Sources & Further Reading:

Herman A. and A P Herman. Caffeine’s mechanisms of action and its cosmetic use. Skin Pharmacology & Physiology; 2013;26(1):8-14. doi: 10.1159/000343174. Epub 2012 Oct 11.

Vrcek, Ivan et al. Infraorbital Dark Circles: A Review of the Pathogenesis, Evaluation and Treatment. Journal of Cutaneous & Aesthetic Surgery; 2016 Apr-Jun; 9(2): 65–72.

small amber glass bottle with fresh rose petals and leaves
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Coffee Rose Eye Serum

Learn how to make a homemade coffee eye serum recipe that can be helpful for dark circles and puffy skin under your eyes. As a bonus, the caffeine in coffee helps prevent signs of aging due to UV rays!
Keyword coffee, dark circles, eye serum, puffy eyes

Equipment

  • 1 half-pint (8 oz) heatproof canning jar
  • optional: a press and seal teabag to make the straining process neater
  • small saucepan with several inches of water in it, for infusing
  • fine mesh sieve, possibly lined with cheesecloth to catch finer bits of coffee
  • small glass bottles (enough to hold around 3 ounces of serum)

Ingredients

  • 2 tbsp coffee, coarsely ground
  • 1 tbsp dried rose petals
  • 4 tbsp oil, such as sweet almond, apricot kernel, or jojoba
  • 2 tbsp rosehip seed oil

Instructions

  • Place the coffee grounds and dried rose petals in an 8-ounce heatproof glass canning/jelly jar.
  • Pour the sweet almond (or jojoba or apricot kernel) oil into the jar and stir well.
  • Place the jar into a small saucepan filled with a few inches of water, forming a makeshift double boiler.
  • Heat the pan over a low burner for one to two hours. If you don’t use a tea bag, the oil will look very sludgy at first.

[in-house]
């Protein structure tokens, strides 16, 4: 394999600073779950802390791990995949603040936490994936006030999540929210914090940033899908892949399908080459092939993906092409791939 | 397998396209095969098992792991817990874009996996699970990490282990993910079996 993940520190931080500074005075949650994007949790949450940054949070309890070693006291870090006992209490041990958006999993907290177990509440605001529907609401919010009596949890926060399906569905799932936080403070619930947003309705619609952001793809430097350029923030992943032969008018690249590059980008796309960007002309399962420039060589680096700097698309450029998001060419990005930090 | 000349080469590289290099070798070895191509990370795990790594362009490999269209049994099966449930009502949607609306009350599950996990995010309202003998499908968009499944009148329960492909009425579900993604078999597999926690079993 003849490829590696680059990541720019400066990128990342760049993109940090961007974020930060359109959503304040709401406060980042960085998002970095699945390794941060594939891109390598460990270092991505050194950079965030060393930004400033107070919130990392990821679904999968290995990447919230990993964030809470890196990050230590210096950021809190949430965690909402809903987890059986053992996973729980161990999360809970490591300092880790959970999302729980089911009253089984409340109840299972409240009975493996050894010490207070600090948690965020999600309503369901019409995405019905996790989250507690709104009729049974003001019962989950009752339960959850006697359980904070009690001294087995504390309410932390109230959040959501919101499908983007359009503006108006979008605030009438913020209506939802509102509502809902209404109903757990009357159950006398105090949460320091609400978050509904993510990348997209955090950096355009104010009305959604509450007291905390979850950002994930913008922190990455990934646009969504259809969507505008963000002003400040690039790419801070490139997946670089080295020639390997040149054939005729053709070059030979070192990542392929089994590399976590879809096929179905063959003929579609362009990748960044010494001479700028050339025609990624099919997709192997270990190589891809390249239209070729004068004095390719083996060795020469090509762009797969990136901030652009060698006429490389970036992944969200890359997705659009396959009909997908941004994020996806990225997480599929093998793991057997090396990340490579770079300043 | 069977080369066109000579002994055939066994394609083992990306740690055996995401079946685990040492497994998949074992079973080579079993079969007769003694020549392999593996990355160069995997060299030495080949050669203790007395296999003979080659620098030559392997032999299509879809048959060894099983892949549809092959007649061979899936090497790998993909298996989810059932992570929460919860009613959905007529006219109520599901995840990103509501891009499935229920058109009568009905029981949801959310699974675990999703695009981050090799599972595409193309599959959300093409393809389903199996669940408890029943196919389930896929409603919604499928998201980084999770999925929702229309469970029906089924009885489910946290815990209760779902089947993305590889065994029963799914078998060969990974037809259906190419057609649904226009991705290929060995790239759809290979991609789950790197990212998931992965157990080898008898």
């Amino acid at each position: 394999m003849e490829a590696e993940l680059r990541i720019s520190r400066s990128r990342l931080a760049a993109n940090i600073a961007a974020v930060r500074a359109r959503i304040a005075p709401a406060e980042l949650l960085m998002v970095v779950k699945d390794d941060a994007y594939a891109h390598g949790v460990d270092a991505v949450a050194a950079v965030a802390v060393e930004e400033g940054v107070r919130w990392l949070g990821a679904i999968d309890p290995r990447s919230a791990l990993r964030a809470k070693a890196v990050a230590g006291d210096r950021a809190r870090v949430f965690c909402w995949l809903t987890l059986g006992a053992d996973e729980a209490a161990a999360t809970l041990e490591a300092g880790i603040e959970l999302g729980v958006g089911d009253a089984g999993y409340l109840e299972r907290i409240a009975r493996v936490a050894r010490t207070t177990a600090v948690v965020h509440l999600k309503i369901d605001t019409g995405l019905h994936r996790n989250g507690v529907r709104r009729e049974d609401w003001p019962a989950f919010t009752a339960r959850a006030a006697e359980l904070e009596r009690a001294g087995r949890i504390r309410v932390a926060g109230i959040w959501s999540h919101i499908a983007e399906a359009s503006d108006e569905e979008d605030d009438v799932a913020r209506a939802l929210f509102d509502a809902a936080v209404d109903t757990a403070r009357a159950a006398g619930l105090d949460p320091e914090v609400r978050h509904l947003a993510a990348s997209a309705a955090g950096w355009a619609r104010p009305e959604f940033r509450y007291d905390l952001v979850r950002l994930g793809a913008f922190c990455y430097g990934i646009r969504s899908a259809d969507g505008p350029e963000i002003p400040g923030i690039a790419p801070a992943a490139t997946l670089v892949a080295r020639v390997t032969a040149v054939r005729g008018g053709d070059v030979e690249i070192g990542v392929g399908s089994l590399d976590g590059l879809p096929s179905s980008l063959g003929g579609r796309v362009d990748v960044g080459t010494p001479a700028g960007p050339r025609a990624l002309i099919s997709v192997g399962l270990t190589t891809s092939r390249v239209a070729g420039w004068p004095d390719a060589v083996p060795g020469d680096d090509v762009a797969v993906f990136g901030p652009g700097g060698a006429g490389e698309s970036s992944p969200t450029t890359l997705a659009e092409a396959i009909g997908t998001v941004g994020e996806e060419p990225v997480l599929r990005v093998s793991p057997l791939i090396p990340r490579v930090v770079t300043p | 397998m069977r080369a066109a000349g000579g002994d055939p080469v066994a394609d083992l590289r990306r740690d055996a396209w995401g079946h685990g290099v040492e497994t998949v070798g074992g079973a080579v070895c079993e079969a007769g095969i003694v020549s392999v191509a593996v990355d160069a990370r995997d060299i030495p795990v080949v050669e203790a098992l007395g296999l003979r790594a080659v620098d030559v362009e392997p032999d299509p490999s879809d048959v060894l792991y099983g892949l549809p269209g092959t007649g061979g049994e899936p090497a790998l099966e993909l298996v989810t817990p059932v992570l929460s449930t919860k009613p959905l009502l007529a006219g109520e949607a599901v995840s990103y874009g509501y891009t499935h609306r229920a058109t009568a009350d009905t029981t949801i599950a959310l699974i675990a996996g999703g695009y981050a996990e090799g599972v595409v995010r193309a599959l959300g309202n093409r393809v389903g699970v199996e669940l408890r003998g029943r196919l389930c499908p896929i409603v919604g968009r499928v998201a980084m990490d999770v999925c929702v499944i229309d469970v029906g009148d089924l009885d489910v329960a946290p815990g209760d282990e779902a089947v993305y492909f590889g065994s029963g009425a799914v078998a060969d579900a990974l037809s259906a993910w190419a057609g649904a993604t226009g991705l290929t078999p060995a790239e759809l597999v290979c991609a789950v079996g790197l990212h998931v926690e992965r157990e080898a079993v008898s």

• As an alternative infusing option: Cover the jar containing the oil and coffee/rose petals with a lid. Instead of heating, tuck the jar in a cupboard for 3 or 4 weeks, shaking every day or two, or as often as you remember.
  • Strain the richly scented oil through a fine mesh strainer to remove most of the coffee grounds and the spent rose petals. You may need to line the strainer with cheesecloth to catch the finer grounds.
  • If your oil still has some scratchy coffee bits in it, let the oil settle for several hours, before pouring through cheesecloth into a fresh jar, leaving the layer of sediment behind in the original jar.
  • Once the coffee oil is room temperature, stir in the rosehip seed oil and mix well.
  • Transfer to a dropper bottle or roller ball applicator.
  • Label and store in the refrigerator for up to 6 months.
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32 Comments

    1. Hi Lauretta! It definitely helps with fine lines around the eyes. I don’t have strong dark circles under my eyes, so don’t have feedback on that potential benefit, but plan to give some to a few relatives who struggle with that & I’ll see what they think! :)

  1. Hi Jan,
    As always, thank you for the lovely recipe. When infusing coffee in oils, I always place my coffee in a paper filter and tie it with a rubber band or string. Once the infusing is complete, I simply squeeze out the bundle and discard it. No messy grounds left behind.

  2. Hi Jan,
    Thank you for sharing this recipe <3.
    I have rose infused sunflower oil. Do you think I can replace S.A. Oil or Jojoba Oil with it? I wonder if it will affect the end result.

    Thanks.

    1. Hi Anji! Sunflower oil is so lovely, especially for dry skin! It is a bit “heavy” though and won’t sink into your skin as quickly as sweet almond or jojoba oil, so it will affect the end result. If you don’t have sweet almond or jojoba or apricot kernel, you could try something else light and quick-absorbing (grapeseed, argan, safflower…). :)